Red Caps Executed

#2
I don't tihnk I've seen so much inflamatory language used in a "news" piece for some time.

Armchair , we covered this in some detail on Arrse . There are some confusing and contradictory reports. Chief amongst these are the "witness" reports from a "Radio Sawa" journalist.

It seems the Guardian/Observer haven't actually bothered their arrses to examine the credibility of certain witnesses closer.
 
#3
PTP. I would be interested in reading what was posted, problem lays in my inability to get anything usefull from the search option, I always end up with 'random' threads for some reason.
Back to point,do you have link to any of the threads?

Frenchie
 
#4
I have complained to the media (and particularly the BBC) before about the use of the word 'executed' to describe killings of this sort. Executed refers to the execution of a judicial sentence of death passed by a court. It should not be used to describe murders committed by terrorists, insurgents or criminals.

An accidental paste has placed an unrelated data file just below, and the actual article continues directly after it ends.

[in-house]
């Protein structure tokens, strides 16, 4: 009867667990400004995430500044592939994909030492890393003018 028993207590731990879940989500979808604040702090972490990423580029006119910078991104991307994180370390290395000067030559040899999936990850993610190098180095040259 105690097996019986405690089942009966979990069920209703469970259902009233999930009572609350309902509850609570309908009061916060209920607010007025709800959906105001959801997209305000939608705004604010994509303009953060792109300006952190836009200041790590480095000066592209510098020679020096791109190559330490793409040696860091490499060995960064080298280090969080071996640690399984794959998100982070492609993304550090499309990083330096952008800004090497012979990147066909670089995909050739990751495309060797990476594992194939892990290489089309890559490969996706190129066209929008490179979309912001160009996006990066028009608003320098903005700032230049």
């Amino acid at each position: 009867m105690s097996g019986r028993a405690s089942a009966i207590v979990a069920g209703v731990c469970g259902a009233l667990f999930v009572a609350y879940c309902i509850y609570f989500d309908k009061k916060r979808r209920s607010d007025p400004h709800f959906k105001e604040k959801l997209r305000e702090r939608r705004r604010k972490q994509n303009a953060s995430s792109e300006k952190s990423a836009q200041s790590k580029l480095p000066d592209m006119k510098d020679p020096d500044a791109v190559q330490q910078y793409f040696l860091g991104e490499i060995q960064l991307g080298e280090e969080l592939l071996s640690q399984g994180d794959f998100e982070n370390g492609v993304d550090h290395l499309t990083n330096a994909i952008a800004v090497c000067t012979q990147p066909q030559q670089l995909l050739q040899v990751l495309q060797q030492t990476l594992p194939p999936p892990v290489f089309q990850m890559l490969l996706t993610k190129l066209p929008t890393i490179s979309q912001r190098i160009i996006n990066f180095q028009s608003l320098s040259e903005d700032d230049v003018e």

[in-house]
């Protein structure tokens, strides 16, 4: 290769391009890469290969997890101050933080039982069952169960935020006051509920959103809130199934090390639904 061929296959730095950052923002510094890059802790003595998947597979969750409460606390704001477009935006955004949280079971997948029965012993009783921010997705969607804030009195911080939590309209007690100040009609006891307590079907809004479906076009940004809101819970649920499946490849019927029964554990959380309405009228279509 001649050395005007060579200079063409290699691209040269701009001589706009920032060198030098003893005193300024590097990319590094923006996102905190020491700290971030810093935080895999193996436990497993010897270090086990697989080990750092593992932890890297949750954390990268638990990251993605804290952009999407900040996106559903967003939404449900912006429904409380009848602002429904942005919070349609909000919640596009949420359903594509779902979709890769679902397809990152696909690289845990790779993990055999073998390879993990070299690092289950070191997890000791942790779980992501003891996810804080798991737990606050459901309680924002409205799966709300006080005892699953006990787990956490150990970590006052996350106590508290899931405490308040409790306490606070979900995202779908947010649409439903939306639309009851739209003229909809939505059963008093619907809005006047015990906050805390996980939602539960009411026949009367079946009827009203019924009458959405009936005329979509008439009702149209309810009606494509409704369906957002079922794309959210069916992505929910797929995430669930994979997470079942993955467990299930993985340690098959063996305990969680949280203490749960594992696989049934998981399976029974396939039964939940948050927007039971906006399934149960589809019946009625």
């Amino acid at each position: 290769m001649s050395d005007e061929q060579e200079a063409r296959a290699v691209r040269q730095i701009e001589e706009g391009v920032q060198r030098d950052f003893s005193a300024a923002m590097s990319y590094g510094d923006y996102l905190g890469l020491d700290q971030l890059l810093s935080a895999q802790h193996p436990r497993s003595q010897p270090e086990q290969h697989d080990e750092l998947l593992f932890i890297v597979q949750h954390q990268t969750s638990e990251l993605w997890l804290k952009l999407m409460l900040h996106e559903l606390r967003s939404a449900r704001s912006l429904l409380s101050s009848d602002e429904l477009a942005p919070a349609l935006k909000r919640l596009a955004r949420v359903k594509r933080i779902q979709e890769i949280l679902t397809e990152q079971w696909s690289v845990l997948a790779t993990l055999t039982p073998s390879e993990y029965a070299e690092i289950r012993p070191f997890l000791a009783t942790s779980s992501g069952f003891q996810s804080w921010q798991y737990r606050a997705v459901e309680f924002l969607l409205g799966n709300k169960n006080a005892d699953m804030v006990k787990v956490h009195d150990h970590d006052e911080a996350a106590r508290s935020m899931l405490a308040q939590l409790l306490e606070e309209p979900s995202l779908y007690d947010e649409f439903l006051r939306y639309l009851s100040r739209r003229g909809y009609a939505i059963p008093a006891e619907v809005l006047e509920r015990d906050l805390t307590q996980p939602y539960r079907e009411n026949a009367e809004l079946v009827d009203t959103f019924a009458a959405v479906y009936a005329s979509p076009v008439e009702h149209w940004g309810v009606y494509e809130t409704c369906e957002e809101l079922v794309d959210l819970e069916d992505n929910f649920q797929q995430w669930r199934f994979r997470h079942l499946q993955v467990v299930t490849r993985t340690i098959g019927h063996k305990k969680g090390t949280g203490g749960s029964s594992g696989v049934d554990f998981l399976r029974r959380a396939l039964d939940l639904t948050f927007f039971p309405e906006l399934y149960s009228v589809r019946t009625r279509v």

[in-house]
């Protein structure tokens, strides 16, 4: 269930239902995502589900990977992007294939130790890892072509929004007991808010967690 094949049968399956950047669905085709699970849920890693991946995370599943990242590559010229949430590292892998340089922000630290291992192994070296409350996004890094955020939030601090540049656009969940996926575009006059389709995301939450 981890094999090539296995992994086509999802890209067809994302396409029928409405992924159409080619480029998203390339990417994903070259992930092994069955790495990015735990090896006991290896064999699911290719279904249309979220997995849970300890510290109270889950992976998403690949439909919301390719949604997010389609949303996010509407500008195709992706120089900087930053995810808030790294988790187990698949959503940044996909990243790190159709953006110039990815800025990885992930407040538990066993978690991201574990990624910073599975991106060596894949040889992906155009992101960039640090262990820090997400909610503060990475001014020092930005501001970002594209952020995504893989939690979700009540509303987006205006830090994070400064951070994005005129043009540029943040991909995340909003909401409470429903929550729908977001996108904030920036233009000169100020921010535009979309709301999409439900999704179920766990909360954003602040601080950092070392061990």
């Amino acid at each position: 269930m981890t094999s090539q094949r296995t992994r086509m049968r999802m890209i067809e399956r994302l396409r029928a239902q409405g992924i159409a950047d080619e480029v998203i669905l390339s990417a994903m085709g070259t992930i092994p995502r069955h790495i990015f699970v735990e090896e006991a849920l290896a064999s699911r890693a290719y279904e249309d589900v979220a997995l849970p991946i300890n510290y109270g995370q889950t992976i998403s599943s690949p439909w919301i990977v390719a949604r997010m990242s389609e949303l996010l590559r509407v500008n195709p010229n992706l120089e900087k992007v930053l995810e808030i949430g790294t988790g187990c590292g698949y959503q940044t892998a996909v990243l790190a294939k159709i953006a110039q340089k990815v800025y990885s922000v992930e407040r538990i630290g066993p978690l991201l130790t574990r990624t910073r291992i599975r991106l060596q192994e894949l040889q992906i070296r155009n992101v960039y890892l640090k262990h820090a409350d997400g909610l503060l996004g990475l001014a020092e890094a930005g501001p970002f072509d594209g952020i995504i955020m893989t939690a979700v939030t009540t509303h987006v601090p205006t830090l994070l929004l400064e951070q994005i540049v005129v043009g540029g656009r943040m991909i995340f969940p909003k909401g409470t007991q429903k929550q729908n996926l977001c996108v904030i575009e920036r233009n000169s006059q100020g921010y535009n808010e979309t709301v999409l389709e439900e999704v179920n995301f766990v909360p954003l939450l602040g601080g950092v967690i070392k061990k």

#5
The Observer like any paper exists to sell copy. The word execution from what I know of the incident seems fairly close to the mark sadly. VB, whilst I agree with the dictionary definition of execution, I think the term in everyday parlance is taken to mean cold-blooded killing. Whether the article is inflammatory-well, certain questions need answering. Will we ever know the truth-probably not, given the army's history with the truth.
 
#6
Here you go Frenchie

Massacre of the red caps
A tragedy of errors